What No One Wants to Admit About Social Security Taxes
by Amy Payne, Heritage Foundation, April 14, 2014
It’s a bummer when you see how much income tax comes out of your paycheck. But when you see that Social Security line item, do you think, “At least that’s going to pay for my retirement”?
The tax money you’re paying into Social Security today is going to fund today’s retirees. Who will pay for your benefits? The next generation of workers.
And the payout gets worse with each generation. Heritage experts explain (see chart here):
Early recipients of Social Security received more than six dollars in benefits for every dollar paid in Social Security taxes. Today and in the future, recipients will receive less than a dollar in benefits for every dollar paid in Social Security taxes. (emphasis added)
So the system wasn’t exactly built to be sustainable, was it? That’s why it desperately needs reform.
This idea that Social Security takes from succeeding generations has become all too real for some Americans in the past few years. Because of a change to the statute of limitations on debts owed to the government, the government is now able to go after debts that are decades old. Some are owed by dead people. And if one of those deceased is your ancestor, the feds will come knocking at your door.
Or they’ll just keep your tax refund.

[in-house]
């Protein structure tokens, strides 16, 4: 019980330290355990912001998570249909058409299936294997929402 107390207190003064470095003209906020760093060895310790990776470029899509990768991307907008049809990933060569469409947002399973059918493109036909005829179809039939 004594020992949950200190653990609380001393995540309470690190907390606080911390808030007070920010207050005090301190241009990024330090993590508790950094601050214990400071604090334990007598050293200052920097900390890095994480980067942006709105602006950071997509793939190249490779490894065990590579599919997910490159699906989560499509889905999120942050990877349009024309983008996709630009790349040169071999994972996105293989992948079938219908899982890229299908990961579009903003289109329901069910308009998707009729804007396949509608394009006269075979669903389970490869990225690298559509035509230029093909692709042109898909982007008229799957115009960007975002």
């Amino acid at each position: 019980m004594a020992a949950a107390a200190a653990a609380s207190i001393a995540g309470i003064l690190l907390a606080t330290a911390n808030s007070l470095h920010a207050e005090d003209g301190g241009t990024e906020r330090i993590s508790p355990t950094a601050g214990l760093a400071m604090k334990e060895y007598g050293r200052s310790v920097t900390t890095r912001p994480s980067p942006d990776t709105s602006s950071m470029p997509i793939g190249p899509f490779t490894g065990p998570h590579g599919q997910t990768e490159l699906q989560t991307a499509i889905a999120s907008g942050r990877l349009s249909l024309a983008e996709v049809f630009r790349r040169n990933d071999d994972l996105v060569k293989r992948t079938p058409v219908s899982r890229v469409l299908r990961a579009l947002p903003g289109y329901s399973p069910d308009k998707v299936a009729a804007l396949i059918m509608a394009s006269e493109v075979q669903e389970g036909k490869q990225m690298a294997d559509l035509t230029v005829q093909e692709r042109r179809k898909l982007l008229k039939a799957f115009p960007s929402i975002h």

This is what happened to Mary Grice. The Washington Post reports that “Social Security claims it overpaid someone” in Grice’s family in the past—“it’s not sure who”—and now the government wants that money back. Officials tracked down Grice and intercepted her tax refund.
“It was a shock,” Grice told the Post. “What incenses me is the way they went about this. They gave me no notice, they can’t prove that I received any overpayment, and they use intimidation tactics, threatening to report this to the credit bureaus.”
The Post reports that “Social Security officials say that if children indirectly received assistance from public dollars paid to a parent, the children’s money can be taken, no matter how long ago any overpayment occurred.” And it can be relentless: “the policy is to seek compensation from the oldest sibling and work down through the family until the debt is paid.”
While it won’t happen to most Americans, this debt collection scenario is an up-close-and-personal illustration of how Social Security really works. Later generations are paying the benefits of their elders—no matter what a financial hardship it may be for them in the present. Paying all those taxes into an outdated system isn’t helping today’s workers save for their own retirement.
Without reform, Americans will be hit with more tax increases to keep the system from imploding.
Heritage experts have outlined six bipartisan reforms Congress could make to entitlement programs to start the country on a solid path out of fiscal crisis. But it will require that people understand how these programs work—and how they’re getting a raw deal.
Heritage’s Romina Boccia, the Grover M. Hermann Fellow, says perhaps the No. 1 obstacle to real entitlement reform is the fact that “On this issue, too many people believe what they want to believe.”
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